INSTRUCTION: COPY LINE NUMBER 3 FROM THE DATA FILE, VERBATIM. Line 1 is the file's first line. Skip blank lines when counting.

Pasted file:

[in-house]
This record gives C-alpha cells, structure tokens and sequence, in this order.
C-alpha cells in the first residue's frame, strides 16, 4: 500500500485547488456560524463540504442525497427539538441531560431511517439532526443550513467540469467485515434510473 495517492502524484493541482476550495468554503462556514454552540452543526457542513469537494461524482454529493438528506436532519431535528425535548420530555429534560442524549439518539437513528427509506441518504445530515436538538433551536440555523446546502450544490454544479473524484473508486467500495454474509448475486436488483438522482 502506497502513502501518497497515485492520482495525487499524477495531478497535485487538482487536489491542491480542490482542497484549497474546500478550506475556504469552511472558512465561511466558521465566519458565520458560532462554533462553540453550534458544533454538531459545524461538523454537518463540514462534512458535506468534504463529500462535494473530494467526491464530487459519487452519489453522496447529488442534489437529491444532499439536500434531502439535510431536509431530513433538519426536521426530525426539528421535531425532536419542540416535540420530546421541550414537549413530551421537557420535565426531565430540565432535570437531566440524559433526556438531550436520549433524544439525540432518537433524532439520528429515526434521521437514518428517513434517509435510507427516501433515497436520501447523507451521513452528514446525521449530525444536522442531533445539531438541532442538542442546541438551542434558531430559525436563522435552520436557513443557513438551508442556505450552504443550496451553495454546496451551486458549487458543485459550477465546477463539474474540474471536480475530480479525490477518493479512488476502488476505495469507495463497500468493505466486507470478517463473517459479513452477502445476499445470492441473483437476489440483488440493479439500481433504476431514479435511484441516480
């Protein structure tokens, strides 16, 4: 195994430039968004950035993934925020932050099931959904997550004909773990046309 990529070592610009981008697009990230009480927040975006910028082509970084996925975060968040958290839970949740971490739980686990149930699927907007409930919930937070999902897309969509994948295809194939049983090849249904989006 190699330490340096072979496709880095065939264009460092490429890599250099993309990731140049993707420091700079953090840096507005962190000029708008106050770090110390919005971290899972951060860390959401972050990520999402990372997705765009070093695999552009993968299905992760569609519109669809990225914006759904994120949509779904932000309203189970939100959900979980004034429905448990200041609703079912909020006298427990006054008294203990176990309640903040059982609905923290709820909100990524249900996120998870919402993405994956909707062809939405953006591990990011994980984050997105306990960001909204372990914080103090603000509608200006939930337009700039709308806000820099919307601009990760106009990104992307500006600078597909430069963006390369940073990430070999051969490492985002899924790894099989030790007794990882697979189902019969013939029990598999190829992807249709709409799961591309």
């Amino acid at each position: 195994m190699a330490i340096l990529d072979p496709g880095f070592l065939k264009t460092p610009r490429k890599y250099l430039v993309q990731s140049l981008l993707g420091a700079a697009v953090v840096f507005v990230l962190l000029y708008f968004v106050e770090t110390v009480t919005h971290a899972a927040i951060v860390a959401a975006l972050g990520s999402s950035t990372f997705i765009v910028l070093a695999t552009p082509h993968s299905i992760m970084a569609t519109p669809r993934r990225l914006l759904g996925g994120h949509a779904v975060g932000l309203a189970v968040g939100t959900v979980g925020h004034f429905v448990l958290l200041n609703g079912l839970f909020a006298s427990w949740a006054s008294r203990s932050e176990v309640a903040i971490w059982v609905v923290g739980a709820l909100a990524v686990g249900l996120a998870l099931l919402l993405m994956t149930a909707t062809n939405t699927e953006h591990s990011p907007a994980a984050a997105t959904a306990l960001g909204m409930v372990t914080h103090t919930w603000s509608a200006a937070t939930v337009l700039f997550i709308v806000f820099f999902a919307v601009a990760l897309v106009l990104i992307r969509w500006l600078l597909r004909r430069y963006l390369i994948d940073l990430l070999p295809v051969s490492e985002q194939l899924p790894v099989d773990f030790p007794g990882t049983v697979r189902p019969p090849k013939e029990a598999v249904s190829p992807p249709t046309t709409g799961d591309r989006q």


C-alpha cells in the first residue's frame, strides 16, 4: 500500500485547488456560524463540504442525497427539538441531560431511517439532526443550513467540469467485515434510473 495517492502524484493541482476550495468554503462556514454552540452543526457542513469537494461524482454529493438528506436532519431535528425535548420530555429534560442524549439518539437513528427509506441518504445530515436538538433551536440555523446546502450544490454544479473524484473508486467500495454474509448475486436488483438522482 502506497502513502501518497497515485492520482495525487499524477495531478497535485487538482487536489491542491480542490482542497484549497474546500478550506475556504469552511472558512465561511466558521465566519458565520458560532462554533462553540453550534458544533454538531459545524461538523454537518463540514462534512458535506468534504463529500462535494473530494467526491464530487459519487452519489453522496447529488442534489437529491444532499439536500434531502439535510431536509431530513433538519426536521426530525426539528421535531425532536419542540416535540420530546421541550414537549413530551421537557420535565426531565430540565432535570437531566440524559433526556438531550436520549433524544439525540432518537433524532439520528429515526434521521437514518428517513434517509435510507427516501433515497436520501447523507451521513452528514446525521449530525444536522442531533445539531438541532442538542442546541438551542434558531430559525436563522435552520436557513443557513438551508442556505450552504443550496451553495454546496451551486458549487458543485459550477465546477463539474474540474471536480475530480479525490477518493479512488476502488476505495469507495463497500468493505466486507470478517463473517459479513452477502445476499445470492441473483437476489440483488440493479439500481433504476431514479435511484441516480